Of the three steps, sampling is the most complex, but also the most important. Retrieving a representative sample from the lot – a sample that represents the overall conditions throughout the lot – is key to getting an accurate measure of aflatoxin contamination.
A. flavus, the mold that produces aflatoxin can infect a single kernel of groundnut or maize, making that one “hot” kernel important to capture in any sampling process. Since the testing process destroys the sample, the person conducting the test doesn’t want to draw too large a sample (and sacrifice too much crop), but also doesn’t want to capture a disproportionate number of infected kernels. This could make the larger lot seem more contaminated than it is and lead the owner to destroy it.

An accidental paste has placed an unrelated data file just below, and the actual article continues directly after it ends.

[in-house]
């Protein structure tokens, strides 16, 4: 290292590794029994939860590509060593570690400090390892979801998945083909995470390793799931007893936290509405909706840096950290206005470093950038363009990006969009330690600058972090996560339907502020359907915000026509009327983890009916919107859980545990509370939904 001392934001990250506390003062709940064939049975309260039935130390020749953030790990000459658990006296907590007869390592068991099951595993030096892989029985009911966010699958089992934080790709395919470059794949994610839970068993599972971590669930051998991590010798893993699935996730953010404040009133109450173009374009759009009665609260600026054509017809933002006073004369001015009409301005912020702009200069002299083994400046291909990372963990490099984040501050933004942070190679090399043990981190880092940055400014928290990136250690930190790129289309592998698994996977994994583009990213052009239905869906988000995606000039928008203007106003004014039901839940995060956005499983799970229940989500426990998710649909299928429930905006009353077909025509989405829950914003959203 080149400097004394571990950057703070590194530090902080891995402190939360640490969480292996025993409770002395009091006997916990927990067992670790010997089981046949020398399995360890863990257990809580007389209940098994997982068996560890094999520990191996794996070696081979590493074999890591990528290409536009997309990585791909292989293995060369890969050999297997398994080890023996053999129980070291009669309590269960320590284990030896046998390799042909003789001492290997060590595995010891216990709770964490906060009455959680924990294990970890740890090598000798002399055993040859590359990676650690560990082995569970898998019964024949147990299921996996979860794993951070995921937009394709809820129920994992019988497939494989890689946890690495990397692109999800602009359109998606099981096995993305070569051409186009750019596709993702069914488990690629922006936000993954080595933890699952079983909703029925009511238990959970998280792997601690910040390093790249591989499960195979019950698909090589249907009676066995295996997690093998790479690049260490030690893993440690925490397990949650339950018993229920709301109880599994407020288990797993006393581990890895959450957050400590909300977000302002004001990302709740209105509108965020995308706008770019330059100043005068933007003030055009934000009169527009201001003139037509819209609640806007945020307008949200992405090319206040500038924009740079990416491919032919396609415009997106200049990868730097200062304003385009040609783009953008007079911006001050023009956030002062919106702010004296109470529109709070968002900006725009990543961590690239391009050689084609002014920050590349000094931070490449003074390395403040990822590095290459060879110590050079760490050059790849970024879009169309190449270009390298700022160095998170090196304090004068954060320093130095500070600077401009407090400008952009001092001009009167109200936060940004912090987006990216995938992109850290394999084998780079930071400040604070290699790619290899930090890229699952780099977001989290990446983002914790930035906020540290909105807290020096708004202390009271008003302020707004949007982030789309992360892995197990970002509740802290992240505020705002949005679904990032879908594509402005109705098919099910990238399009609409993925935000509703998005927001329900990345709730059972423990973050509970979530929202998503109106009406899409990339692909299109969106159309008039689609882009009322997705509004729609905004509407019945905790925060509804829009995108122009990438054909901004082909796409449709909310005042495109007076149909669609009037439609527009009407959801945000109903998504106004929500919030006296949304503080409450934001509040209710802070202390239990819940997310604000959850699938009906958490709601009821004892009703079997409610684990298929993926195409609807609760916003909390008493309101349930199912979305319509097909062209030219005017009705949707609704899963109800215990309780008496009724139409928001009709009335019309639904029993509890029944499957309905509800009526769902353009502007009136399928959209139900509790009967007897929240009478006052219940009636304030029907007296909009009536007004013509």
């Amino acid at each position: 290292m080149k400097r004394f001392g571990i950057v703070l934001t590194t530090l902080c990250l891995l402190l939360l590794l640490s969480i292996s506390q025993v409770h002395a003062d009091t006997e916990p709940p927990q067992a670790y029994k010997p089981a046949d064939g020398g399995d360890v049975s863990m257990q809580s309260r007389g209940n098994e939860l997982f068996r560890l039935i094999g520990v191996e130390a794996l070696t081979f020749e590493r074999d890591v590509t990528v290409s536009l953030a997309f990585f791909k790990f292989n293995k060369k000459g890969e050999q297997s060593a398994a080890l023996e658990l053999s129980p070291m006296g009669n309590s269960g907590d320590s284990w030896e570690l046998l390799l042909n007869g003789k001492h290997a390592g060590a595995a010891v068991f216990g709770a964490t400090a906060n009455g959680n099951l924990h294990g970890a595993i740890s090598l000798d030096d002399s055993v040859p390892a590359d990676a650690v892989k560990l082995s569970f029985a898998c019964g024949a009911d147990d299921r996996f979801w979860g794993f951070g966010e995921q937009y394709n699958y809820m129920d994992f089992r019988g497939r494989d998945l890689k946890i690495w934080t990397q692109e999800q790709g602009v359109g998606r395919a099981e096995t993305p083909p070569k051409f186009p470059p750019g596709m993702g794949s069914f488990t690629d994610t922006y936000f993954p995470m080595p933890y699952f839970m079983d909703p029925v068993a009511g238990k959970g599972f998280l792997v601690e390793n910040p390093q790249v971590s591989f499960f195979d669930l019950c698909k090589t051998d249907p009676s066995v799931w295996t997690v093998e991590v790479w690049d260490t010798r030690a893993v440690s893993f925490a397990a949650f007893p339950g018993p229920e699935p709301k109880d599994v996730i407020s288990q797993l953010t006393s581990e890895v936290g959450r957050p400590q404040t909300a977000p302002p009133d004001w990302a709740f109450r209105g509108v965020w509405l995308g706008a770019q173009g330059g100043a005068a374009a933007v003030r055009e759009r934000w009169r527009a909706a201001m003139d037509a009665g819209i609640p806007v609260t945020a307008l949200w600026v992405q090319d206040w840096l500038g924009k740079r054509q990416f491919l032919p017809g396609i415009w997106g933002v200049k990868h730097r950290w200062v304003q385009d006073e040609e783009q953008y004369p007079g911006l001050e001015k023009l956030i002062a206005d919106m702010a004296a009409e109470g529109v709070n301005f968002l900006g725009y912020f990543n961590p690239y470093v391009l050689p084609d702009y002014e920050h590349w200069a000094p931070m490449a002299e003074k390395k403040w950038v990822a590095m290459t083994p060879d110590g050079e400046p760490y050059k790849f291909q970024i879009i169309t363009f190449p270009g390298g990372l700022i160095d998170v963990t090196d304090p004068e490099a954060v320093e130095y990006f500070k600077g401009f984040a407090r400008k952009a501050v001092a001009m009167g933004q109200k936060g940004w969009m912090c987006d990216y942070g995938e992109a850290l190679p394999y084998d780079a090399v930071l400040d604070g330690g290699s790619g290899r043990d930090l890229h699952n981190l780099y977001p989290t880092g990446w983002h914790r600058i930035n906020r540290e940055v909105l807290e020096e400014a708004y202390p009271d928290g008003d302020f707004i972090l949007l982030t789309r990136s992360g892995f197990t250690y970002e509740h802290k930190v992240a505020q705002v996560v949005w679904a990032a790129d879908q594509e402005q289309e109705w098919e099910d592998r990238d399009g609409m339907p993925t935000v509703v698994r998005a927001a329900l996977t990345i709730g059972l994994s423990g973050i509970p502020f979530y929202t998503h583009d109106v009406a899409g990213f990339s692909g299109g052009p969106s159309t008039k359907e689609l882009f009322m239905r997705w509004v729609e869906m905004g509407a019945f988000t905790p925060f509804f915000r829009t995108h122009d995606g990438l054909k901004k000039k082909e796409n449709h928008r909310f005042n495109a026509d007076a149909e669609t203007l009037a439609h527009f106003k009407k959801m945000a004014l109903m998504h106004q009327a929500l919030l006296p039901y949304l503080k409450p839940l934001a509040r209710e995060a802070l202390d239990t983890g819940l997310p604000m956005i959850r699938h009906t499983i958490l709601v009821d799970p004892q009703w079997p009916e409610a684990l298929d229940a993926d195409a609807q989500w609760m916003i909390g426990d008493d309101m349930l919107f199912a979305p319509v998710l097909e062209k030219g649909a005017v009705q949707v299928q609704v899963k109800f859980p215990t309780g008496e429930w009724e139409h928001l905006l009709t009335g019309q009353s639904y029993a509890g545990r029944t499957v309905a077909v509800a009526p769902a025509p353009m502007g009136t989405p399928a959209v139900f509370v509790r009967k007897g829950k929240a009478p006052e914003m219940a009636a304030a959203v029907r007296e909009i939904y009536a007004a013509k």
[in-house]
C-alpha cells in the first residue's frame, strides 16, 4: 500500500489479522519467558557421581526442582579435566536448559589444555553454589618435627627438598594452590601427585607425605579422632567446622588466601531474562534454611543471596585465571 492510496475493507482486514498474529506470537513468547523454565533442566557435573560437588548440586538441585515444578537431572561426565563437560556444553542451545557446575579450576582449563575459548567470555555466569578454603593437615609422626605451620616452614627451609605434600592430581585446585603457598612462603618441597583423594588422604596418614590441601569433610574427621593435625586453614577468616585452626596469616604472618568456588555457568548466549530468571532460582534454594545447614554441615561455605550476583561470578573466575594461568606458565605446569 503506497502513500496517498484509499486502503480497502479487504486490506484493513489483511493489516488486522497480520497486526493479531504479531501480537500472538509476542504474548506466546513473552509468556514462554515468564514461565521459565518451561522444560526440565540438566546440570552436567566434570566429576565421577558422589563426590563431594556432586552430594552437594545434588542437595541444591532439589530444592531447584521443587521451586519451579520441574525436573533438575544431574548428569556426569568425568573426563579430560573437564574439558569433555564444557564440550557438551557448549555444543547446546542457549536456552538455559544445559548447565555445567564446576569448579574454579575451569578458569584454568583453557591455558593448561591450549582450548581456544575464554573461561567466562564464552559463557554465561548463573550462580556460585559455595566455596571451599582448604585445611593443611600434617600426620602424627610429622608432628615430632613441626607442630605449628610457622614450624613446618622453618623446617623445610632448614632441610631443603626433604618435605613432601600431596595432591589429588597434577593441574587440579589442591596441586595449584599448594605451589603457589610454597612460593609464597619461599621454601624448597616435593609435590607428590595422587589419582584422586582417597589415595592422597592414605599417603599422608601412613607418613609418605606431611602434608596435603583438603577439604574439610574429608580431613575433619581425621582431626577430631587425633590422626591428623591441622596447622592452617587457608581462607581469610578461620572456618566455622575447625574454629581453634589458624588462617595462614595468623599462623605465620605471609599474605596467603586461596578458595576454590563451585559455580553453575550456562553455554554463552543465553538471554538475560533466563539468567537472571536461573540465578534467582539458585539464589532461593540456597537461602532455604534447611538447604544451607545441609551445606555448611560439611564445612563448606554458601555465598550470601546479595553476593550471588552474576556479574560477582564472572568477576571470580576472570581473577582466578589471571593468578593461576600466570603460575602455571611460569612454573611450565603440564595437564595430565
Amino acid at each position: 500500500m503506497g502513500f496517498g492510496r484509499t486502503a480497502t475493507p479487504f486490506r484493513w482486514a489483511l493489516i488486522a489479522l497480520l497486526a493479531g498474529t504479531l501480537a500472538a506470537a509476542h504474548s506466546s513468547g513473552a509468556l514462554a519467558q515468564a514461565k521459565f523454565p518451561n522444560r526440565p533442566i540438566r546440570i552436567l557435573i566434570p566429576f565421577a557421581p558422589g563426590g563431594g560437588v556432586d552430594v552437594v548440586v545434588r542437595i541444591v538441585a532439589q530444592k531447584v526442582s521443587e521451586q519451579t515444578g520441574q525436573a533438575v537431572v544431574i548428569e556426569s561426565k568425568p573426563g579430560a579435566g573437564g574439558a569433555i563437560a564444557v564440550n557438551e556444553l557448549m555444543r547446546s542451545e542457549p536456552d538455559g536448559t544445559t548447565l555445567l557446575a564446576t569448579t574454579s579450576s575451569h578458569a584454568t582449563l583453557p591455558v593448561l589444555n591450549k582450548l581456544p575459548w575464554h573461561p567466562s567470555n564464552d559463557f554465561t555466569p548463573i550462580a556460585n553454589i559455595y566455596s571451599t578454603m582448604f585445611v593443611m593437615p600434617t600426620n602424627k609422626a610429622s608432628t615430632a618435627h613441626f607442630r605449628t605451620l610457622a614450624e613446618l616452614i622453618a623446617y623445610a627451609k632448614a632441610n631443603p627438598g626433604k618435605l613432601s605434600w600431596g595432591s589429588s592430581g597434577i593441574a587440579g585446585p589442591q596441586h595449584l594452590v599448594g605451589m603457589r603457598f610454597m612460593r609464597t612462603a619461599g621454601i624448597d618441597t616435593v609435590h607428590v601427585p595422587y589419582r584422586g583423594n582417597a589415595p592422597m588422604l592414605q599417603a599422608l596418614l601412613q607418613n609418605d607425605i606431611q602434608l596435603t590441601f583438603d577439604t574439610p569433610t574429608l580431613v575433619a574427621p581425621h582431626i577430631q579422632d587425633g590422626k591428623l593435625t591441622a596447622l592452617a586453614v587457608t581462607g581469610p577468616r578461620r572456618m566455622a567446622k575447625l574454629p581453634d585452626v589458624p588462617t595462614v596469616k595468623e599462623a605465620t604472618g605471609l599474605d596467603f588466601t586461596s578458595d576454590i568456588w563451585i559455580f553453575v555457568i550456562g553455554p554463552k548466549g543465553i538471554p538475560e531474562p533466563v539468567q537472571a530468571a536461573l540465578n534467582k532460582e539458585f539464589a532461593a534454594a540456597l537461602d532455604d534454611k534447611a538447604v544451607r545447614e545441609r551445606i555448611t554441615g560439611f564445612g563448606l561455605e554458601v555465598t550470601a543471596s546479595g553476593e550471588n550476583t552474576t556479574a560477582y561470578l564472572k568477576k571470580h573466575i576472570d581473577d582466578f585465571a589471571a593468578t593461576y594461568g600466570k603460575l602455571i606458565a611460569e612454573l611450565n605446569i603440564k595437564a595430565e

Sampling protocols help to achieve the most accurate test result from large lots to balance the risks to both consumers and producers who may have product unnecessarily rejected.
Since aflatoxin may appear erratically across a lot, small mini-samples should be taken randomly from throughout the lot and combined to create a sample that represents conditions throughout the lot.